US is endangering the International Criminal Court and peacekeeping missions

The ICJ is greatly alarmed at unprecedented moves by the US to hold the new International Criminal Court (ICC) hostage to threats to veto the extension of the UN peacekeeping mission in Bosnia (UNMBIH).

US fears that its peacekeepers will face politically motivated prosecutions are unfounded as the ICC can only exercise its jurisdiction once remedies in national courts are exhausted.

The ICJ condemns any attempts that undermine the ICC and the rule of law and jeopardize peacekeeping operations. It urges the US to immediately withdraw its threatened veto of UNMBIH.

The US has indicated that unless its personnel are granted immunity from the jurisdiction of the ICC, it will veto the extension of the UN peacekeeping mission to Bosnia whose mandate will expire tonight.

The US veto appears to be the last of a series of attempts to threaten the integrity of the Rome Statute and the effectiveness of the ICC. By seeking immunity for its personnel, the US undermines one of the most fundamental principles of the rule of law: that there can be no immunity for anyone, under any circumstances, for horrific crimes such as genocide, war crimes and crimes against humanity. The present US attitude is even more worrying as it also threatens to damage international peace-keeping. The future of the 1,500-member UN police training mission in Bosnia and perhaps also of NATO’s peace-keeping mission in Bosnia is under threat.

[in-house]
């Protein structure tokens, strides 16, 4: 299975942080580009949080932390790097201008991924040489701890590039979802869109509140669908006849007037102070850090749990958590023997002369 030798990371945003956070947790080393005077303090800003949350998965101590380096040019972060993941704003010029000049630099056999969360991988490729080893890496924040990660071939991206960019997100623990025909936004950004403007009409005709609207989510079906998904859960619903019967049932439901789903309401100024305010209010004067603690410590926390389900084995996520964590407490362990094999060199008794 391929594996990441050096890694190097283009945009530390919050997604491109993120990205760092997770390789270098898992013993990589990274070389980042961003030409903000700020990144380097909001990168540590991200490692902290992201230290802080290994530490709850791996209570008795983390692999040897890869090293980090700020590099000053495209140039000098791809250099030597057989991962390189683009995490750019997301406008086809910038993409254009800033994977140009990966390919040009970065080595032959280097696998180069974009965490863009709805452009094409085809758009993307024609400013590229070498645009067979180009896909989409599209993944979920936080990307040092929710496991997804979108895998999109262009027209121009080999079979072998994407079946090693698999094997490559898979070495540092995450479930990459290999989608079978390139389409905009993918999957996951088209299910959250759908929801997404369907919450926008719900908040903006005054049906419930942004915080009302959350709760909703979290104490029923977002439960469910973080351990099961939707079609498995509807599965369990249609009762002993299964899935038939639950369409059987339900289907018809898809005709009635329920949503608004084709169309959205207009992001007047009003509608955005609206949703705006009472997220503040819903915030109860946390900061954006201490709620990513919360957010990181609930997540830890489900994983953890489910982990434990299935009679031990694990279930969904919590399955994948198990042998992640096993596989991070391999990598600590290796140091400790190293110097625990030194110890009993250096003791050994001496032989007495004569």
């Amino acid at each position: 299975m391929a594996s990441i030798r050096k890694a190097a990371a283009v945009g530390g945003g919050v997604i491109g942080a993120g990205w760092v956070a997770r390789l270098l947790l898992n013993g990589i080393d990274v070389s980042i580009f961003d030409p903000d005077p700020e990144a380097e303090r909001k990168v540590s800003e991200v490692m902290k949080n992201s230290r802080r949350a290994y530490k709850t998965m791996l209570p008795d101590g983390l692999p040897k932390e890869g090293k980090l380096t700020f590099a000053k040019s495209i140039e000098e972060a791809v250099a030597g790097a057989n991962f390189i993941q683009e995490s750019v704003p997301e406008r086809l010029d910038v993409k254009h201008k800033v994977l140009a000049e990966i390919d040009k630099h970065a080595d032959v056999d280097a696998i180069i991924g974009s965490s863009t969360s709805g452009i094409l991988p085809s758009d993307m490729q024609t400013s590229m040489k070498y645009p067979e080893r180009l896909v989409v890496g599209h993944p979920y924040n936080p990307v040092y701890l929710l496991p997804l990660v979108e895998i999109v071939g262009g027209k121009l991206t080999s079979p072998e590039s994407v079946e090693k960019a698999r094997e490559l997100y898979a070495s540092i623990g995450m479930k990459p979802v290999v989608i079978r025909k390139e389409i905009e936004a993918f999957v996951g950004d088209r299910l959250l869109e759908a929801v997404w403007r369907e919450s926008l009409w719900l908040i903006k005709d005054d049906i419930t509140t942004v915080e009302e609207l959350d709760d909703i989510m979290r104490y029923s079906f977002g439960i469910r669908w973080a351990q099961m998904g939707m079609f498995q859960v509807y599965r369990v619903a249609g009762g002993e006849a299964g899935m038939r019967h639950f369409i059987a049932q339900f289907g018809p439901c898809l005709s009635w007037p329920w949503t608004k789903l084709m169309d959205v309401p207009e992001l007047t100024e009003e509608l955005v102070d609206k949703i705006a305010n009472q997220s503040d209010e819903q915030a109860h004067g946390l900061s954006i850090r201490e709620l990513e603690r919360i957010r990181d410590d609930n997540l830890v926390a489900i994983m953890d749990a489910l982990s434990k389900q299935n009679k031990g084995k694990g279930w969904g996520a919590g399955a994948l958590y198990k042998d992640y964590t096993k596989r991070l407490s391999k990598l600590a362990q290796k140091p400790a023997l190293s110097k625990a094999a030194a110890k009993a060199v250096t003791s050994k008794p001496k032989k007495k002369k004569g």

It is regrettable that such strong-arm tactics are adopted today by a country which played a leading role in prosecuting international war criminals at Nuremberg more than fifty years ago. Moreover, the present US attitude runs counter to its instrumental support for the International Criminal Tribunal for the former Yugoslavia, which is presently trying Slobadan Milosovic.

The Rome Statute, which came into force on 1 July, establishes an international court based in the Hague to try persons accused of genocide, crimes against humanity and serious war crimes. To date, 74 countries around the world have ratified the Rome Statute establishing the ICC.

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